Fra Angelico, ‘Coronation of the Virgin’, 1424-1434, Painting, Tempera with oil glazes and gold on panel, Isabella Stewart Gardner Museum
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Fra Angelico

Coronation of the Virgin, 1424-1434

Tempera with oil glazes and gold on panel
30 3/10 × 16 9/10 in
77 × 43 cm
On loan
About the work
Provenance
Fra Angelico
Italian, ca. 1395–1455
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Lauded as the “angelic painter” after his death, Fra Angelico (known during his life as Fra Giovanni), pioneered volume measuring as the basis for modeling forms with light and shadow, the logical rendering of perspective, and other techniques that would come to characterize early Renaissance painting. He learned the use of mathematical perspective and sculptural treatment of human figures from the younger artist Masaccio, whose untimely death left Fra Angelico in the position to seize the mantel as Florence’s most modern and in-demand artist. The Medici-commissioned altarpiece he painted in the San Marco monastery (1438-43), considered the pinnacle of Fra Angelico’s career, exemplifies his groundbreaking narrative approach to painting. In it, he abandoned the traditional Gothic altarpiece format, rendering Madonna and child and all the surrounding saints and angels against a naturalistic background in a single square picture field.

Fra Angelico, ‘Coronation of the Virgin’, 1424-1434, Painting, Tempera with oil glazes and gold on panel, Isabella Stewart Gardner Museum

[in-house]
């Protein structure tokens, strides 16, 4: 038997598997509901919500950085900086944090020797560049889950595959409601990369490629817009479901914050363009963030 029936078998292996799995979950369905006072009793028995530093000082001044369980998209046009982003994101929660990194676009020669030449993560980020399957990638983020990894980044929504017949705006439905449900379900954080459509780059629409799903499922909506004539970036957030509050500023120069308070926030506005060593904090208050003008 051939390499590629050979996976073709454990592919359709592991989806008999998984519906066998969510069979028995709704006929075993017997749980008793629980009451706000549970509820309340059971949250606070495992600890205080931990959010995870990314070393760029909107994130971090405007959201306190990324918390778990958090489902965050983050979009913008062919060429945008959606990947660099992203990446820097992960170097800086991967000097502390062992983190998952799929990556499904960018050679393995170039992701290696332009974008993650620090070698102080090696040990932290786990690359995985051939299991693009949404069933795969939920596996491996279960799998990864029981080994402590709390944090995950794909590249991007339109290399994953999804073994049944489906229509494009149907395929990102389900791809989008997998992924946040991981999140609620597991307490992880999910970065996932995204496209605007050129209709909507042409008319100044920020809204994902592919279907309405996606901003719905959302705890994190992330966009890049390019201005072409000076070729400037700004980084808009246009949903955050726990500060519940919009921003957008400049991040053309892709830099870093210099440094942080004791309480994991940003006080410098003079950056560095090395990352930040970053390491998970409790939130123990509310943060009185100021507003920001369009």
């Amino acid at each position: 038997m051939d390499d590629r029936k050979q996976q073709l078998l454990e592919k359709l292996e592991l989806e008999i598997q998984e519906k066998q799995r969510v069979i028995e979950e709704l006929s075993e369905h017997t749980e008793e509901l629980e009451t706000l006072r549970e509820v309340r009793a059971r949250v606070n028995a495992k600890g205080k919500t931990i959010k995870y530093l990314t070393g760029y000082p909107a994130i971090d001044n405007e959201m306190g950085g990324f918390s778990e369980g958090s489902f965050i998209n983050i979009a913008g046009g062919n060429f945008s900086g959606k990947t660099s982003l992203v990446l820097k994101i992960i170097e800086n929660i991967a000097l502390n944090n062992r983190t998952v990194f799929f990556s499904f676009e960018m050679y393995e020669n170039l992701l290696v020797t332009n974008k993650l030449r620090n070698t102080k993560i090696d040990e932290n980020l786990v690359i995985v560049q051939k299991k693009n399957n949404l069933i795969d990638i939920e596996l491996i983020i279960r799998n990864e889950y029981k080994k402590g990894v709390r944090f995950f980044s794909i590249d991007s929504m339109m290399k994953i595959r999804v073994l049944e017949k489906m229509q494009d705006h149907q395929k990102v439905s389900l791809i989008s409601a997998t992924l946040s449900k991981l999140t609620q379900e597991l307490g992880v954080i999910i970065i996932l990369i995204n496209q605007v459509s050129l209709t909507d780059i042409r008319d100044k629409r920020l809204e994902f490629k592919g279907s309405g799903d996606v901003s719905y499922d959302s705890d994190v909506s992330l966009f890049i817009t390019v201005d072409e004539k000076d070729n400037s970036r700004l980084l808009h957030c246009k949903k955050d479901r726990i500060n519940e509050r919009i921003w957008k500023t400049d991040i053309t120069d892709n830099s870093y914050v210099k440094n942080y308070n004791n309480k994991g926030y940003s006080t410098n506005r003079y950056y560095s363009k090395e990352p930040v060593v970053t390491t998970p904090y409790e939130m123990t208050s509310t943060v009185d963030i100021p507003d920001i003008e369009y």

Save
Save
View
View in room
Share
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About the work
Provenance
Fra Angelico
Italian, ca. 1395–1455
Follow

Lauded as the “angelic painter” after his death, Fra Angelico (known during his life as Fra Giovanni), pioneered volume measuring as the basis for modeling forms with light and shadow, the logical rendering of perspective, and other techniques that would come to characterize early Renaissance painting. He learned the use of mathematical perspective and sculptural treatment of human figures from the younger artist Masaccio, whose untimely death left Fra Angelico in the position to seize the mantel as Florence’s most modern and in-demand artist. The Medici-commissioned altarpiece he painted in the San Marco monastery (1438-43), considered the pinnacle of Fra Angelico’s career, exemplifies his groundbreaking narrative approach to painting. In it, he abandoned the traditional Gothic altarpiece format, rendering Madonna and child and all the surrounding saints and angels against a naturalistic background in a single square picture field.

Fra Angelico

Coronation of the Virgin, 1424-1434

Tempera with oil glazes and gold on panel
30 3/10 × 16 9/10 in
77 × 43 cm
On loan
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